Consider this: "The sovereign right of the king to own, to tax and control the use of land led directly to the Declaration of Independence in 1776, and, after six years of bloody war, to the Treaty of Paris in 1783. This treaty was not with the federal government, which did not yet exist. The treaty was between the king of England and each of the enumerated states. The treaty specifically recognizes these states:
...to be free sovereign and independent states, that he [the king] treats with them as such, and for himself, his heirs, and successors, relinquishes all claims to the government, propriety, and territorial rights of the same and every part thereof.
Among the many great controversies resolved by the U.S. Constitution was the question of equality among the states that constituted the original United States of America. "
Asked by Anonymous at 1:54 AM on Oct. 8, 2009 in Politics & Current Events
Answer by gdiamante at 2:05 AM on Oct. 8, 2009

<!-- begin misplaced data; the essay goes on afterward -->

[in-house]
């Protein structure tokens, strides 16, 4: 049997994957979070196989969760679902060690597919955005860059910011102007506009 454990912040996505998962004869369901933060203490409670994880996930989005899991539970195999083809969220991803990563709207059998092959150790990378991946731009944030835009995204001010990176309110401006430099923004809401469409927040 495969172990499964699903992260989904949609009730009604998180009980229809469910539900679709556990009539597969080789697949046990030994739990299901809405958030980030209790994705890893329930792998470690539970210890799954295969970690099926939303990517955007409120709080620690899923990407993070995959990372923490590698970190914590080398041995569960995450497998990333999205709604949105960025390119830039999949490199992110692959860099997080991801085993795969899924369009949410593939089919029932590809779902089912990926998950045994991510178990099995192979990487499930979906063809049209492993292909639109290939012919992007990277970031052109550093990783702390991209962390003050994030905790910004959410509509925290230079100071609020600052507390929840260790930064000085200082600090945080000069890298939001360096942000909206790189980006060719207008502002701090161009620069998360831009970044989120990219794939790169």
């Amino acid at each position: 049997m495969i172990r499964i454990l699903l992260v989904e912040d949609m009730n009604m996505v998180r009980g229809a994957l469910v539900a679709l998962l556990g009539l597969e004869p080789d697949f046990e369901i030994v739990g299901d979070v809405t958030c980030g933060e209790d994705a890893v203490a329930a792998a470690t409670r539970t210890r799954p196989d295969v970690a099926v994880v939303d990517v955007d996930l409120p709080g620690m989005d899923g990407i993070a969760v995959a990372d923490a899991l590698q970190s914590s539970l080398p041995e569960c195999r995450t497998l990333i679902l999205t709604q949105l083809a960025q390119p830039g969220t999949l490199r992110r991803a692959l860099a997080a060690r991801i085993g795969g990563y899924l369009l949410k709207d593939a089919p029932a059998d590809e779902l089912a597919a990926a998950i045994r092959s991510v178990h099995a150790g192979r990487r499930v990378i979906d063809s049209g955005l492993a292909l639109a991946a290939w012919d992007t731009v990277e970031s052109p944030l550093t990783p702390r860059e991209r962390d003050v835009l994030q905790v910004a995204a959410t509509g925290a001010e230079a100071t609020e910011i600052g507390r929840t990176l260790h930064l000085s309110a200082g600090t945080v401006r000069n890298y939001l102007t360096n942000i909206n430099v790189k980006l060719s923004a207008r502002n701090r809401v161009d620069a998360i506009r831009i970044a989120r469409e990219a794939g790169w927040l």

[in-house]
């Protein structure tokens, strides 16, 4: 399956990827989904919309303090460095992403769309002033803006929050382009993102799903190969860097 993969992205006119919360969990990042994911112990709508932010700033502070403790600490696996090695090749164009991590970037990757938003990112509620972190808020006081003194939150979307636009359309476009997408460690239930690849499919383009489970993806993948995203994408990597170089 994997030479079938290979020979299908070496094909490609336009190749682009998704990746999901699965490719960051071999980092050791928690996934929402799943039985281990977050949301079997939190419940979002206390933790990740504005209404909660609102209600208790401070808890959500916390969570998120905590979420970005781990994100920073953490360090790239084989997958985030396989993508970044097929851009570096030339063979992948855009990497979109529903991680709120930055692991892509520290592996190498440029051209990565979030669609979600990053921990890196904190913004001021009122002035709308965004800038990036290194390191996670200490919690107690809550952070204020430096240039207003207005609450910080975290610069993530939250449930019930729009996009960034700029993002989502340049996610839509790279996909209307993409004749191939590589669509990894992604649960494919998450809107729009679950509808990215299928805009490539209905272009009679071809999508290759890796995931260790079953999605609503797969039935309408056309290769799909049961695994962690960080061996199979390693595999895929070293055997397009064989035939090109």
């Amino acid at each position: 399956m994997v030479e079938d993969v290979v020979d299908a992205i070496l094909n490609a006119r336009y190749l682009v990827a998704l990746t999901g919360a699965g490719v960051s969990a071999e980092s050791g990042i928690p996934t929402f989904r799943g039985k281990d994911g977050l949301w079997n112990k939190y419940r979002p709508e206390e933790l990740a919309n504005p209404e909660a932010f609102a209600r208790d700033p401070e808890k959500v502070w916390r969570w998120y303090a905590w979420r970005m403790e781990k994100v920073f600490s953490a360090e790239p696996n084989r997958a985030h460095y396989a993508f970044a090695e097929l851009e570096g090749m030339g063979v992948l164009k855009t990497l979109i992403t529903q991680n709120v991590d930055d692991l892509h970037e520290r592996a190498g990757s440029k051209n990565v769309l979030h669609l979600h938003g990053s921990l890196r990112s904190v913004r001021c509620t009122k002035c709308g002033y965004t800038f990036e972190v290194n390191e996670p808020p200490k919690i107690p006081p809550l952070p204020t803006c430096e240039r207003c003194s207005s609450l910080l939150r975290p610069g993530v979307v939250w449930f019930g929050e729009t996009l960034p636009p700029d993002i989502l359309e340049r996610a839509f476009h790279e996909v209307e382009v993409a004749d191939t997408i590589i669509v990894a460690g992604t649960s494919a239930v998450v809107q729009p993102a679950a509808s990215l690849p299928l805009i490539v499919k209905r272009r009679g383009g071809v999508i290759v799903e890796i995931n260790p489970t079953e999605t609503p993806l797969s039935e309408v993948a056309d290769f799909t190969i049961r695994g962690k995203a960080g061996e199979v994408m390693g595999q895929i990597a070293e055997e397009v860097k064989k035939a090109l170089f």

Answer by sailorwifenmom at 2:22 AM on Oct. 8, 2009
Answer by Carpy at 5:02 AM on Oct. 8, 2009
Answer by itsmesteph11 at 10:08 AM on Oct. 8, 2009
Isn't all the land under the National Parks and the National Forests already owned by the federal government? All the land that is administered by the Bureau of Land Management and the US Forest Service and so on? It's mostly swamps and deserts and deep forests. It's good to have these places to go to to camp and hike and fish and commune with nature, but in all practicality, you wouldn't want the hassle and expense of living there year round. The government owns and controls this land to keep it nice for everyone. What is the problem?
Answer by Anonymous at 10:45 AM on Oct. 8, 2009